Long read: Why we say West Ham and not West’um
- Credit: Archant
Prof Ged Martin looks at the way two Old English words still affect the way we pronounce our local place names
Have you ever wondered that we say West HAM and East HAM, but talk of Dagen’um, not DagenHAM – and, of course, New’um?
The answer goes back over a thousand years, to two similar words in the Old English language, “ham”, meaning a farm or settlement, and the much less common “hamm”, denoting riverside grazing land.
We can trace Dagenham back thirteen hundred years, to 692 AD, when it was “Deccanhaam”, the farm of somebody called Daecca.
Waltham Abbey was named not after a person but from its location. It has the same origin as North and South Weald, which refer to forest. Thus Newham’s next-door neighbour, Waltham Forest, means “forest place forest”!
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You might think it’s odd that a word referring to something so basic as a farm should have died out as Old English evolved into our modern form of speech.
In fact, its influence is still around. We use a diminutive version: just as a piglet is a small pig, so a hamlet is a small settlement.
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And “ham” itself turned into a word that means a lot to us all. Through a process called vowel shift, it’s become “home”. We share the basic term with the Germans, but with them the vowel moved in a different direction, making their word for home “heim”.
North of the Border, poet Robert Burns used the traditional Scots form “hame”. Maybe that sounds quaint to us Sassenachs, but the Scots word is probably closest to the original.
Sometimes “ham” was used as the first syllable of a place-name, often protectively padded with the letter P: Hampstead was the farm place, Hampton the farm enclosure.
More often, “ham” was the final syllable, which probably explains how it’s become gulped down to a mere ‘um sound.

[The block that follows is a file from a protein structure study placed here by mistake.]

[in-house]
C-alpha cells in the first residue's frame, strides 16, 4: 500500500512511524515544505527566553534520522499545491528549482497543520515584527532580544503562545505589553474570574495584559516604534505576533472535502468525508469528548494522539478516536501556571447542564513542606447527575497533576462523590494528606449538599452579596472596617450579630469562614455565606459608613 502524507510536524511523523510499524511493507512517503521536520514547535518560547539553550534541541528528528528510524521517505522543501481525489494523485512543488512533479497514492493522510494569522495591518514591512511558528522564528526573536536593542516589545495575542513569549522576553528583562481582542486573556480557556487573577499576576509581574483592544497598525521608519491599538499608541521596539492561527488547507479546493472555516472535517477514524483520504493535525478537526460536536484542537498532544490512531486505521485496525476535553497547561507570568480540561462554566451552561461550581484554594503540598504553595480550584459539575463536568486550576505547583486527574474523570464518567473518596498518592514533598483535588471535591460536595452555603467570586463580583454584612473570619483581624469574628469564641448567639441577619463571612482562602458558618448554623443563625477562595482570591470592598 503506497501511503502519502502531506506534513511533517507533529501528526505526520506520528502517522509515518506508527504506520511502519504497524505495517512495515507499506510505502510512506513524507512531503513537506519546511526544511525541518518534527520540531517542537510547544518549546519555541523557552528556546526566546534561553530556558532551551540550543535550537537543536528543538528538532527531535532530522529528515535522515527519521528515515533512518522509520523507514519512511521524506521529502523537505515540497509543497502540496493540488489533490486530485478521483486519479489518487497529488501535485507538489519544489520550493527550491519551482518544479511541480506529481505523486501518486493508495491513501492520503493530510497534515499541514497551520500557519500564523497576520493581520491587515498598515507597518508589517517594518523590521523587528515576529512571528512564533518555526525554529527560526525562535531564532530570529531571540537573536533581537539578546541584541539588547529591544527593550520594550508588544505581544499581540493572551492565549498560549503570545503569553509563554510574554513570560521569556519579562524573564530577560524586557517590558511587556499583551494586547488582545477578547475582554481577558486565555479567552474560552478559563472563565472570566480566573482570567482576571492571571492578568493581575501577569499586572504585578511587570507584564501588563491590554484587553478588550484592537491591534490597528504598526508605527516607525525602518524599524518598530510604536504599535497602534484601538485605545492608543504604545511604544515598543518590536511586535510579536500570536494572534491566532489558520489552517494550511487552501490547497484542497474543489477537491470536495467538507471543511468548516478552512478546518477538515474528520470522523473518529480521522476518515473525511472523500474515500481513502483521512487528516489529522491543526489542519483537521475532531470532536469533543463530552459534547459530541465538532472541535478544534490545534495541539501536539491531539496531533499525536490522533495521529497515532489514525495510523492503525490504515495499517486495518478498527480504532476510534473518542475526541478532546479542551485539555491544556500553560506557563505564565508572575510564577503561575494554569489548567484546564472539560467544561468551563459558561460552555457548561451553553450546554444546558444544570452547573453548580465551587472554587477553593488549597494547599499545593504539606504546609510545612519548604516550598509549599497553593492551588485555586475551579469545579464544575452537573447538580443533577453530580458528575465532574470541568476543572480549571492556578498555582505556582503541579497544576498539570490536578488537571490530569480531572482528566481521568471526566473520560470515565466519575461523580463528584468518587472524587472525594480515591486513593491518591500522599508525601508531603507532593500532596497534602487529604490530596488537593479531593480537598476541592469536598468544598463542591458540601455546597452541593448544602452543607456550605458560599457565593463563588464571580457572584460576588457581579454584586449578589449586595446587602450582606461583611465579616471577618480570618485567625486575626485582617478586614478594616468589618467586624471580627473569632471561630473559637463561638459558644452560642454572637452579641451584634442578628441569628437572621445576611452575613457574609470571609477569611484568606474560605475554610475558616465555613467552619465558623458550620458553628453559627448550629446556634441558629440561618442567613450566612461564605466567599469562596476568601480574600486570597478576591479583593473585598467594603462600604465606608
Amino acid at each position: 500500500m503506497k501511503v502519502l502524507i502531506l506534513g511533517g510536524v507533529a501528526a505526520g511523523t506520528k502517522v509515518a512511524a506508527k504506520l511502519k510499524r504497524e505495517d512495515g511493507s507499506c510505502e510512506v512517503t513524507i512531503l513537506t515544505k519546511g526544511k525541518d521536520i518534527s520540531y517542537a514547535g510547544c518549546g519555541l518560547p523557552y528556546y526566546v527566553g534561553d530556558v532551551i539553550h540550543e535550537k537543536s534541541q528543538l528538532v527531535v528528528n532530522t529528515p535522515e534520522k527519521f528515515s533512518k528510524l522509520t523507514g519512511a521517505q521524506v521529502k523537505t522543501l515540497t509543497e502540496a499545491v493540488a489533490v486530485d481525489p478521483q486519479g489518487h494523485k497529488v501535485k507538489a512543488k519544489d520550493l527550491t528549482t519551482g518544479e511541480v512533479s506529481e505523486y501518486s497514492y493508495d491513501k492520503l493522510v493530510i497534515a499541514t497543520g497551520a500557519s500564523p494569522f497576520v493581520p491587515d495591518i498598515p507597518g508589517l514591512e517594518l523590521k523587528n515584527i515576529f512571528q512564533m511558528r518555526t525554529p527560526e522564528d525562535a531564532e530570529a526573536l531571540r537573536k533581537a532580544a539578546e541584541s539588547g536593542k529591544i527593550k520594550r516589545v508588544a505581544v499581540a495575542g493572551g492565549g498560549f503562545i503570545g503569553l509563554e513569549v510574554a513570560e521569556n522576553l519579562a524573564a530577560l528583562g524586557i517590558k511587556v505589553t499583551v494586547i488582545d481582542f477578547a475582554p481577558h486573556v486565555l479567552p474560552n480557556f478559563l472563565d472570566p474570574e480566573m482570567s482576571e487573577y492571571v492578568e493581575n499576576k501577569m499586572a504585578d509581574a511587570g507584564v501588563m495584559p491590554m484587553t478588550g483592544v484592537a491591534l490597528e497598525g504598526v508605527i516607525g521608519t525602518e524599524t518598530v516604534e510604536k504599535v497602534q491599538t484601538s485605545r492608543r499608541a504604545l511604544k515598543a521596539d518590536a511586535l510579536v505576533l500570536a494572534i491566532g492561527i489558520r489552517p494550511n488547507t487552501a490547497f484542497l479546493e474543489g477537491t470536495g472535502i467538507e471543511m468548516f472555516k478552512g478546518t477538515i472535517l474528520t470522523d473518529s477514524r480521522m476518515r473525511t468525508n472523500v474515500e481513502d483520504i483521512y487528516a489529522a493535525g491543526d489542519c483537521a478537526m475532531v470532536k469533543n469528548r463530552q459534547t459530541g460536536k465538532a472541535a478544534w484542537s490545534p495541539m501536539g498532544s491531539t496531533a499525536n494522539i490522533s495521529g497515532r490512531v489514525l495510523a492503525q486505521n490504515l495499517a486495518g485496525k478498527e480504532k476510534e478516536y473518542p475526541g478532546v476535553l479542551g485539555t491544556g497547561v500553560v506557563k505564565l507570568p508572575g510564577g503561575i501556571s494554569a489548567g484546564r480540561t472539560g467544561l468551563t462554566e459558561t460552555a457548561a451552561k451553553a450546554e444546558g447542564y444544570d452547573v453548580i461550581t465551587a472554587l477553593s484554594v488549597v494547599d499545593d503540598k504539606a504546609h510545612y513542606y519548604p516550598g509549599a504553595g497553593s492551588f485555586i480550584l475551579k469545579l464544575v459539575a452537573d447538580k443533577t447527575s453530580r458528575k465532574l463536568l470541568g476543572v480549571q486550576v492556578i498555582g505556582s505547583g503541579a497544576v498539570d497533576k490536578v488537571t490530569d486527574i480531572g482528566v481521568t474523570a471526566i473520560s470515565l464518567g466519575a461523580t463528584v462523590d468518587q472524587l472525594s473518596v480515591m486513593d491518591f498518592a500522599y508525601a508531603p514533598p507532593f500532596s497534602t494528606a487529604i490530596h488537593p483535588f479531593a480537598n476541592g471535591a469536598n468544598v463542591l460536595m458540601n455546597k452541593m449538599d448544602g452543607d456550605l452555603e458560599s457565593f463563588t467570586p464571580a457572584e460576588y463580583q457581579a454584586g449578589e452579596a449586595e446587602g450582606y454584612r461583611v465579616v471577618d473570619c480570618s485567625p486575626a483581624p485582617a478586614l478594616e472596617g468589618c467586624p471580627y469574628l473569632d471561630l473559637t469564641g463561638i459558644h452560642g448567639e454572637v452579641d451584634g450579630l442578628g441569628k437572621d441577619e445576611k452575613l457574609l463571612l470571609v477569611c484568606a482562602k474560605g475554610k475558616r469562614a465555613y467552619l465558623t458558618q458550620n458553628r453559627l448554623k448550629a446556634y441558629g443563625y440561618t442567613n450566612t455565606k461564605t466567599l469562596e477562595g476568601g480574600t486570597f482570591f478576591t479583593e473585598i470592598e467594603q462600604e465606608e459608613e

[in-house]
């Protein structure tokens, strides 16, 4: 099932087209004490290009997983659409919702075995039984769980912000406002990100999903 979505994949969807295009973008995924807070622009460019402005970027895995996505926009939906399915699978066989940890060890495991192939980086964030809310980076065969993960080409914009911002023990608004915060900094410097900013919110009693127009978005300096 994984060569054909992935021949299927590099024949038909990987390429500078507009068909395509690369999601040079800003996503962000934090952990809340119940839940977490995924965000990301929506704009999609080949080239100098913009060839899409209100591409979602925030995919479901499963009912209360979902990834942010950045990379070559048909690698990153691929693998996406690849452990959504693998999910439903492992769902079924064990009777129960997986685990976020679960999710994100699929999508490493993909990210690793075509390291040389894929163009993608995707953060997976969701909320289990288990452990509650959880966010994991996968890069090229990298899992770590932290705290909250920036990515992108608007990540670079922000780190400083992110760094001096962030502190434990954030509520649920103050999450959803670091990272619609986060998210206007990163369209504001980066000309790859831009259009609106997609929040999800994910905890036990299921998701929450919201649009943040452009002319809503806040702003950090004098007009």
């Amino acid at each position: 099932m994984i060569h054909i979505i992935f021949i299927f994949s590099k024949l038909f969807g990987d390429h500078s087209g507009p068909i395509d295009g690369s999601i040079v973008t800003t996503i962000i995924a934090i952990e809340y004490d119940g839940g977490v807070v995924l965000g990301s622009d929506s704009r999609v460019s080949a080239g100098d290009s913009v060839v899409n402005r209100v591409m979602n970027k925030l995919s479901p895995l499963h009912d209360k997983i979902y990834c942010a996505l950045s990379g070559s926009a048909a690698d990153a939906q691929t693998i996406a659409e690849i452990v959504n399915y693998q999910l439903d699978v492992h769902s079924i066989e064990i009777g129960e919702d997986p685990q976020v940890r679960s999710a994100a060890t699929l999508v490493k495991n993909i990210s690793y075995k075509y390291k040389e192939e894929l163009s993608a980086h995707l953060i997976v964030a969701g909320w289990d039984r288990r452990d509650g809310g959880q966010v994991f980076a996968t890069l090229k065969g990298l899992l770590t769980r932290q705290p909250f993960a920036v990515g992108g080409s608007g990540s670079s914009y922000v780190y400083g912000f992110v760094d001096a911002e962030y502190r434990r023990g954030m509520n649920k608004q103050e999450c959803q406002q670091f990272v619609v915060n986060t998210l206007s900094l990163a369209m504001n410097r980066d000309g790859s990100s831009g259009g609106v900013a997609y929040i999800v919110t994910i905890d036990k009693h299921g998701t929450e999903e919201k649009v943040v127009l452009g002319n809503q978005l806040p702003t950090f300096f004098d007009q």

An interesting variant are place–names like Corringham, referring to “the people of Curra”. Here “ham” must describe the settlement of the followers of some Saxon chieftain, not just a small farm.
An intriguing example is Nottingham. In 922 AD, the Anglo-Saxon Chronicle called it “Snotingaham” – the settlement of the followers of Snota.
The letters –sn- are impossible to pronounce together in French, so the Normans dropped the S. Luckily, Snottingham became Nottingham.
East and West Ham weren’t called after farms, but take their name from that similar but less common word, “hamm”. The double M suggests that it was more emphatically spoken.
There are about a dozen other places called Ham across southern England, mostly small and low-lying, but all firmly pronounced.
The best known is Ham Common at Richmond-upon-Thames in south-west London.
“Hamm” referred to grazing land, alongside the bend of a river. There’s a similar word in Frisian, an ancient language of the Netherlands which resembles English.
The bend of the Thames is still there. That specialised grazing land is now Silvertown and London City Airport.
A recent housing development, Hamme Building at Royal Albert Wharf, happily revives the old name. A document from the year 958 – over a thousand years ago – shows that Hamme was a single community. It had been split by the time of Domesday Book in 1086, but both parts shared the name, spelt “Hame”.
North of the pastureland there were woods – “frith” in Old English. They’re recalled by Manor Park’s Hamfrith Road. We first hear, in fake Latin, of “Westhamma” in 1186, and “Estham” in 1206.
But even with those new names, local peasants knew they were talking about “hamm”, describing grazing land, not the wobbly “ham” that referred to a farm and was swallowed at the end of a word. West Ham never degenerated into West’um.
Centuries later, we preserve that difference inherited from forgotten Old English speech – West HAM, East HAM.
When the two were merged to form a London Borough in 1965, a neutral name was coined – New-HAM. But the half-mumbled “ham” was just too familiar, and so nowadays it’s become New-’um!